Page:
Narus, now owned by Boeing, was founded in 1997 by Israeli security experts to create and sell mass surveillance systems for governments and large corporate clients. The company is best known for creating NarusInsight, a supercomputer system which is allegedly used by the National Security Agency and other entities to perform mass surveillance and monitoring of public and corporate Internet communications in real time.

Narus provides Egypt Telecom with Deep Packet Inspection equipment (DPI), a content-filtering technology that allows network managers to inspect, track and target content from users of the Internet and mobile phones, as it passes through routers on the information superhighway.

Other Narus global customers include the national telecommunications authorities in Pakistan and Saudi Arabia — two countries that regularly register alongside Egypt near the bottom of Human Rights Watch’s world report.

“Anything that comes through (an Internet protocol network), we can record,” Steve Bannerman, Narus’ marketing vice president, once boasted to Wired about the service. “We can reconstruct all of their e-mails along with attachments, see what web pages they clicked on; we can reconstruct their (Voice Over Internet Protocol) calls.”

Other North American and European companies are selling DPI to enable their business customers “to see, manage and monetize individual flows to individual subscribers.” But this “Internet-enhancing” technology has been sought out by regimes in Iran, China and Burma for more brutal purposes.

In addition to Narus, there are a number of companies, including many others in the United States, that produce and traffic in similar spying and control technology. This list of DPI providers includes Zeugma Systems (Canada), Camiant (USA), Procera Networks (USA), Allot (Israel), Ixia (USA), AdvancedIO (Canada) and Sandvine (Canada), among others.

These companies typically partner with Internet Service Providers to insert DPI along the main arteries of the Web. All Net traffic in and out of Iran, for example, travels through one portal — the Telecommunications Company of Iran — which facilitates the use of DPI.

When commercial network operators use DPI, the privacy of Internet users is compromised. But in government hands, the use of DPI can crush dissent and lead to human rights violations.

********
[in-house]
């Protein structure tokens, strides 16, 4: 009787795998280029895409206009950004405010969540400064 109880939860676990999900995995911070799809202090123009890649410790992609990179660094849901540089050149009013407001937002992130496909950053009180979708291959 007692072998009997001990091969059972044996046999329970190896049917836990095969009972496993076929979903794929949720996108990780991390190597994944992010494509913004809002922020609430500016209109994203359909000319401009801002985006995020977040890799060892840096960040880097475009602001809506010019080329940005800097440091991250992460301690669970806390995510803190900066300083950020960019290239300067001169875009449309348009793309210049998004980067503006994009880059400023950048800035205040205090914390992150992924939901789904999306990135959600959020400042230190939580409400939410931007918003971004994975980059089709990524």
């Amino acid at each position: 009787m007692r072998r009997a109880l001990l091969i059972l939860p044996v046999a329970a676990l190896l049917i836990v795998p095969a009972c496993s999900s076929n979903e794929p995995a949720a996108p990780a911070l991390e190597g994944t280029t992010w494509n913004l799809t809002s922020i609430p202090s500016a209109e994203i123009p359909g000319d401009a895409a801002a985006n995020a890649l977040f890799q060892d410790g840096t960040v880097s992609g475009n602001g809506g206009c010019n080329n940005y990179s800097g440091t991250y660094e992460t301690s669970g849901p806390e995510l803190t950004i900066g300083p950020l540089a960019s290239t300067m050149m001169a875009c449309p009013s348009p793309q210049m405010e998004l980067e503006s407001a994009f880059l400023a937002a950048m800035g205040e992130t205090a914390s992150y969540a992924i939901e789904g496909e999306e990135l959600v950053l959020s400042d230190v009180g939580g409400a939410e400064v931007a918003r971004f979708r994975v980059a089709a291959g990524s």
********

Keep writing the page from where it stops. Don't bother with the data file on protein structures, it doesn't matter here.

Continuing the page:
Setting the Bar High for DPI Sales
Even Republicans and Democrats seem to agree on this problem.

“Internet censorship is a real challenge, and not one any particular industry — much less any single company — can tackle on its own, ” Rep. Mary Bono Mack wrote in a 2009 letter to Rep. Henry Waxman, then chair of the House Commerce Committee. “Efforts to promote freedom of expression and to limit the impact of censorship require both private and public sector engagement.”

Earlier this week, Secretary of State Hillary Clinton urged Egypt’s government “not to prevent peaceful protests or block communications, including on social media.” Bono Mack’s letter and Clinton’s statement echo Free Press’ call for a congressional inquiry into the issue. But this is just a start.

Before DPI becomes more widely deployed around the world and at home, the Congress ought to establish clear criteria for authorizing the use of such surveillance and control technologies. The power to control the Internet and the resulting harm to democracy are so disturbing that the threshold for using DPI must be very high.

Today we’re seeing the grave dangers of this technology unfold in real time on the streets of Cairo.

Posted in accordance with Title 17, Section 107, US Code, for noncommercial, educational purposes.